At the hot corner, I got a chance to see five guys during my time there; Santo De Leon, Luis Palacios, Bryan Pounds, Brett Anderson, and Francisco Martinez. De Leon still has a ton of room in his frame, but I'm not sure we're going to see much addition there. He's still showing gap power and a desire to swing at lots of pitches. I loved his defensive actions at the hot corner and think he might be able to carve out a lengthy career at the upper reaches of the minor leagues on his defense and modest power alone.

Both Palacios and Pounds saw action for the High-A group, though I'm not sure either really belongs there this year. Palacios has plenty of defensive versatility with good all around actions and above-average hands. I still like his defensive profile better at second base, but he can be a good gloveman at third. Offensively I may have caught a couple of poor days, but I wasn't as pleased with what I saw as I was last fall. He didn't show the same bat speed and consequently lacked the pop he showed in October. I still like him going forward as there is plenty of potential in his frame and approach to the game.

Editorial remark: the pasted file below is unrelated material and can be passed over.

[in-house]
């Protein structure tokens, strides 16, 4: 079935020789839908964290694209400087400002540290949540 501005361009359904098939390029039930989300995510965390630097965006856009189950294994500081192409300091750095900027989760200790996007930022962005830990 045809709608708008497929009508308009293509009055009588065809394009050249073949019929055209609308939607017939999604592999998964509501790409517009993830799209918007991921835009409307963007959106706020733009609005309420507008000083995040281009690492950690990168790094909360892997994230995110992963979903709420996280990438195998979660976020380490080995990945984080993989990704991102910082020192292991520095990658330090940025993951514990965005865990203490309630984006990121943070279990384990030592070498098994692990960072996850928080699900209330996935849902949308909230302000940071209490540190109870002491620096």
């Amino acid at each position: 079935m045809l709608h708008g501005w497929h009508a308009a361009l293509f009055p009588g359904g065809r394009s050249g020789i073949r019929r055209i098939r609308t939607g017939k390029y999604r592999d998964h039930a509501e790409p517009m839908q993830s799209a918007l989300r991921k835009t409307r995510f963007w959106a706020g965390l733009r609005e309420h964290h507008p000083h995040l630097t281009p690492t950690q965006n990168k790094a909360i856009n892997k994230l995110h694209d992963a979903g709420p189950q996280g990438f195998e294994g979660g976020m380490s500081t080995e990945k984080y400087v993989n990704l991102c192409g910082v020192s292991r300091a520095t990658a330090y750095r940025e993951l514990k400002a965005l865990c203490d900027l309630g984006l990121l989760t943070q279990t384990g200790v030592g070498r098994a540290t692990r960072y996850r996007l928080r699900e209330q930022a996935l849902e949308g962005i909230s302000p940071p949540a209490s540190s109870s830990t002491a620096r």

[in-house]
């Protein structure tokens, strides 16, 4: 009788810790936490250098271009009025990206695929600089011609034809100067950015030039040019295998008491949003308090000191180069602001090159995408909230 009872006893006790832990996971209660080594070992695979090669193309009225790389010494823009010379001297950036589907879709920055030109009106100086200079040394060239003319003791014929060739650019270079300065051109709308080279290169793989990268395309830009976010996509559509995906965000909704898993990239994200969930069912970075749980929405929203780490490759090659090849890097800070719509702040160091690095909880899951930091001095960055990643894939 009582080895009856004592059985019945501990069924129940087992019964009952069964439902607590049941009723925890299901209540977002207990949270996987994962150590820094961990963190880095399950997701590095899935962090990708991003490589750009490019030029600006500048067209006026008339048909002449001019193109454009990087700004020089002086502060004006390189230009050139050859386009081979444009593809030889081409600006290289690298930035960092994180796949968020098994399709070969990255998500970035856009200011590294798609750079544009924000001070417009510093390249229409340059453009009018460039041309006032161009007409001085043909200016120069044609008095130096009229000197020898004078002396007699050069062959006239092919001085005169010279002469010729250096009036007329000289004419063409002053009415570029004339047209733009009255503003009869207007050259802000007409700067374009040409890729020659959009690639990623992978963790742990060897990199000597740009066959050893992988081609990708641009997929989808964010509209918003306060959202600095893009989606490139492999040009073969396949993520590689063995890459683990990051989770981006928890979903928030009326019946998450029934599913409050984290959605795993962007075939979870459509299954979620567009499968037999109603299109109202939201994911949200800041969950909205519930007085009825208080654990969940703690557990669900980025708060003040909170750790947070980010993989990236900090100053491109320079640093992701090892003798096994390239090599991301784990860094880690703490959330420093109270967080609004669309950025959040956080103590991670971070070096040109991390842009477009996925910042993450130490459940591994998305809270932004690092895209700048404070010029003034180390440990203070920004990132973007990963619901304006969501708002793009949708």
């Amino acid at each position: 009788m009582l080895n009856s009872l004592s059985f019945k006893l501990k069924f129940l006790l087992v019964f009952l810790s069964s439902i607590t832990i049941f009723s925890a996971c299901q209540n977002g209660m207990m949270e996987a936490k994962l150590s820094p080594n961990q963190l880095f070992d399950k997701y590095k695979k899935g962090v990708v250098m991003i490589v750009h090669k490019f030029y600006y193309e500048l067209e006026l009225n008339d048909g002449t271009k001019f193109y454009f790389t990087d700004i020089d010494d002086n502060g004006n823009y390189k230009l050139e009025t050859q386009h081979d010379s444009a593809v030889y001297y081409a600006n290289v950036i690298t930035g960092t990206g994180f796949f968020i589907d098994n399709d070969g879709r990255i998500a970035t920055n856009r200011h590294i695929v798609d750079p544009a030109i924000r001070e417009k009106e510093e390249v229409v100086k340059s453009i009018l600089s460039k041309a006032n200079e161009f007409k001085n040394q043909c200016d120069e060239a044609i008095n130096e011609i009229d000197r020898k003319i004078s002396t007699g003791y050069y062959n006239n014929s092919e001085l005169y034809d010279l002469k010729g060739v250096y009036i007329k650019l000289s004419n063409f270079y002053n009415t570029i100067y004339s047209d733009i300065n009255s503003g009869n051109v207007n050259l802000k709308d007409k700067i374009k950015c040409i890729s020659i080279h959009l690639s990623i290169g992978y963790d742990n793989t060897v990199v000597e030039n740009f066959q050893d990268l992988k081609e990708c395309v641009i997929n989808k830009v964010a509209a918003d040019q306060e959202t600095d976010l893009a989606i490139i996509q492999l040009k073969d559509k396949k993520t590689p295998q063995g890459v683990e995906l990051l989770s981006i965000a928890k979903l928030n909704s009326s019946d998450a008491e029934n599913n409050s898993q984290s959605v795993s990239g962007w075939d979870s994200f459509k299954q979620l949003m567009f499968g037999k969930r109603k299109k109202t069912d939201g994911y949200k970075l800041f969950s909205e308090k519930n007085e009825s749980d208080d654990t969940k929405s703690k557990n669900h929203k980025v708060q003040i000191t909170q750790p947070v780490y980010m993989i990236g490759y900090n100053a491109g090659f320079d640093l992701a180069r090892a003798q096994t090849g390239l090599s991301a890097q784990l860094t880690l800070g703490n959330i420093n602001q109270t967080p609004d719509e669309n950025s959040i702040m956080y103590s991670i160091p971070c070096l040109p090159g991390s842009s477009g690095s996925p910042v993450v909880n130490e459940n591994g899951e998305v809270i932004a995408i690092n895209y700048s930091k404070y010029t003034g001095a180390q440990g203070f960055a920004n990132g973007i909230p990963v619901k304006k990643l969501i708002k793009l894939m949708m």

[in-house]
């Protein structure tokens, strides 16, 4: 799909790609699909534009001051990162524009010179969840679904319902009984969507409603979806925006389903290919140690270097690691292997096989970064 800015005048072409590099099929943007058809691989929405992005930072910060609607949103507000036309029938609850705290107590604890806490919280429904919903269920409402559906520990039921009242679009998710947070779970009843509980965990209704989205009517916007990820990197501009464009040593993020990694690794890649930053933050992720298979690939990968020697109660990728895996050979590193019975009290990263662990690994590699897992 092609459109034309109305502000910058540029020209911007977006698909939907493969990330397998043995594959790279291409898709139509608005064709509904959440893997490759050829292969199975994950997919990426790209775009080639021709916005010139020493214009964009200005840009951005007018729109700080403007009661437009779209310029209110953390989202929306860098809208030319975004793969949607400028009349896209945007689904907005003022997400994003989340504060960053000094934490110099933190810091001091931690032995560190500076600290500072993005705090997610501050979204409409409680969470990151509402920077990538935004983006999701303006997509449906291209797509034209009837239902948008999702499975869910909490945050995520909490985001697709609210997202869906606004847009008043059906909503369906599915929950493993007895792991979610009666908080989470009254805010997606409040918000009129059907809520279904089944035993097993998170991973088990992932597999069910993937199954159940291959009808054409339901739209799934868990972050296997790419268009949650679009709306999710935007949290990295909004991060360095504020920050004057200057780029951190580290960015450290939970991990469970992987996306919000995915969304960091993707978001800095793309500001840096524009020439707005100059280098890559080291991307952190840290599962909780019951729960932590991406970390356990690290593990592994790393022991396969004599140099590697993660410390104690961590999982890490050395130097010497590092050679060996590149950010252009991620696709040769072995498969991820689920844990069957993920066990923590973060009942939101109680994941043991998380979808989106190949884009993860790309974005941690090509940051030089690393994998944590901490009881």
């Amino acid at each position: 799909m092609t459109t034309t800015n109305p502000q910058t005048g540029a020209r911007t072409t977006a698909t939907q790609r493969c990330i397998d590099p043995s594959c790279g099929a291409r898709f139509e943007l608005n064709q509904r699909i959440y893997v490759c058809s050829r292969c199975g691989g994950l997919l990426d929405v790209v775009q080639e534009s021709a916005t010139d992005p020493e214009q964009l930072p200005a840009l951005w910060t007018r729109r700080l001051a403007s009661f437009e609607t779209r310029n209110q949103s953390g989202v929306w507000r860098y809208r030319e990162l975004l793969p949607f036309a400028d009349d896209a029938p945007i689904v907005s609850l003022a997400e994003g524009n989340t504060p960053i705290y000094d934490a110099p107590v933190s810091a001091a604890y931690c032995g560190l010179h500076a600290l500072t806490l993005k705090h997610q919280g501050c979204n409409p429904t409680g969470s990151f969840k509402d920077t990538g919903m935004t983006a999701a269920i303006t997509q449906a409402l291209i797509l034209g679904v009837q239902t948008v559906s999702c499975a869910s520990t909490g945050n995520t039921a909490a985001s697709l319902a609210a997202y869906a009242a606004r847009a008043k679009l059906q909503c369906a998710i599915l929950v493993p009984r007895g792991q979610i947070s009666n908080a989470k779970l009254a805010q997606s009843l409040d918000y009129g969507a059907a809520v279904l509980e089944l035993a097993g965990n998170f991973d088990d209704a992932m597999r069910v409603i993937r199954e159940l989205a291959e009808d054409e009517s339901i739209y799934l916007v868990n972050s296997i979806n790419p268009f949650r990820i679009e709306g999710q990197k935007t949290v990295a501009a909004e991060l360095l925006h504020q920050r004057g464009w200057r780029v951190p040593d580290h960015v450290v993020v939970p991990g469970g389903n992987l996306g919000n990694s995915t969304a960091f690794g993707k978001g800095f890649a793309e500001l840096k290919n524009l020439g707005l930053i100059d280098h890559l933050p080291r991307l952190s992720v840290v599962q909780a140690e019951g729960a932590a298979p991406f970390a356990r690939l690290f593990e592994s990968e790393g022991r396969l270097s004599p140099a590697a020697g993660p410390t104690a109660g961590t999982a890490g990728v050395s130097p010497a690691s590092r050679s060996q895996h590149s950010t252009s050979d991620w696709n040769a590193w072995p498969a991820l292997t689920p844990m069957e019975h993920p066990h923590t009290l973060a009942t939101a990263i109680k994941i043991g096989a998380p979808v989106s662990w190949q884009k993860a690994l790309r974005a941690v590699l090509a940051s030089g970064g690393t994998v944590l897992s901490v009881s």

Pounds was a guy I loved last fall, grading him a notch higher in every tool than I had previously based on conversations with coaches from college and the NYPL. I still liked what I saw this spring, with him putting in a very nice defensive showing, average speed, and enough pop to be a threat in the lineup. He has limited big league potential, but I think he is a solid organizational third baseman with a slim chance to be more; but he's got the work ethic to make the most of that slim chance.